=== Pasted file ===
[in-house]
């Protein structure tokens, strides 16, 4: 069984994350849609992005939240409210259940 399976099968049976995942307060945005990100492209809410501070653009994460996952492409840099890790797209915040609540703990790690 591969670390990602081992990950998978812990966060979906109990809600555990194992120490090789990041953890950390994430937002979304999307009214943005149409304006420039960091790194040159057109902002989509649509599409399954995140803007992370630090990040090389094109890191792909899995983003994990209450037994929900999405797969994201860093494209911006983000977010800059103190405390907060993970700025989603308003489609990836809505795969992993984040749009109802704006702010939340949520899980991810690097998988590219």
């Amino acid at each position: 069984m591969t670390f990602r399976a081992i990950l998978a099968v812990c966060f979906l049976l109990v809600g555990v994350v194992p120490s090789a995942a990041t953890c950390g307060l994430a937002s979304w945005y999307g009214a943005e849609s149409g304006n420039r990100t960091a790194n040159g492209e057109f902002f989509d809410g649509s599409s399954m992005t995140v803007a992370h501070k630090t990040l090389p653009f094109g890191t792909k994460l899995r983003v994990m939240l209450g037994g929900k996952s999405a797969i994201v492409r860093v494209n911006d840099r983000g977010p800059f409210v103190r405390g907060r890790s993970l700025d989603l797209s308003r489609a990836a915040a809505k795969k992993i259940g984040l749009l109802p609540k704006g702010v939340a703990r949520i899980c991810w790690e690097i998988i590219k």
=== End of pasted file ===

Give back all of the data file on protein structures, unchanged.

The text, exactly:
[in-house]
């Protein structure tokens, strides 16, 4: 069984994350849609992005939240409210259940 399976099968049976995942307060945005990100492209809410501070653009994460996952492409840099890790797209915040609540703990790690 591969670390990602081992990950998978812990966060979906109990809600555990194992120490090789990041953890950390994430937002979304999307009214943005149409304006420039960091790194040159057109902002989509649509599409399954995140803007992370630090990040090389094109890191792909899995983003994990209450037994929900999405797969994201860093494209911006983000977010800059103190405390907060993970700025989603308003489609990836809505795969992993984040749009109802704006702010939340949520899980991810690097998988590219």
């Amino acid at each position: 069984m591969t670390f990602r399976a081992i990950l998978a099968v812990c966060f979906l049976l109990v809600g555990v994350v194992p120490s090789a995942a990041t953890c950390g307060l994430a937002s979304w945005y999307g009214a943005e849609s149409g304006n420039r990100t960091a790194n040159g492209e057109f902002f989509d809410g649509s599409s399954m992005t995140v803007a992370h501070k630090t990040l090389p653009f094109g890191t792909k994460l899995r983003v994990m939240l209450g037994g929900k996952s999405a797969i994201v492409r860093v494209n911006d840099r983000g977010p800059f409210v103190r405390g907060r890790s993970l700025d989603l797209s308003r489609a990836a915040a809505k795969k992993i259940g984040l749009l109802p609540k704006g702010v939340a703990r949520i899980c991810w790690e690097i998988i590219k």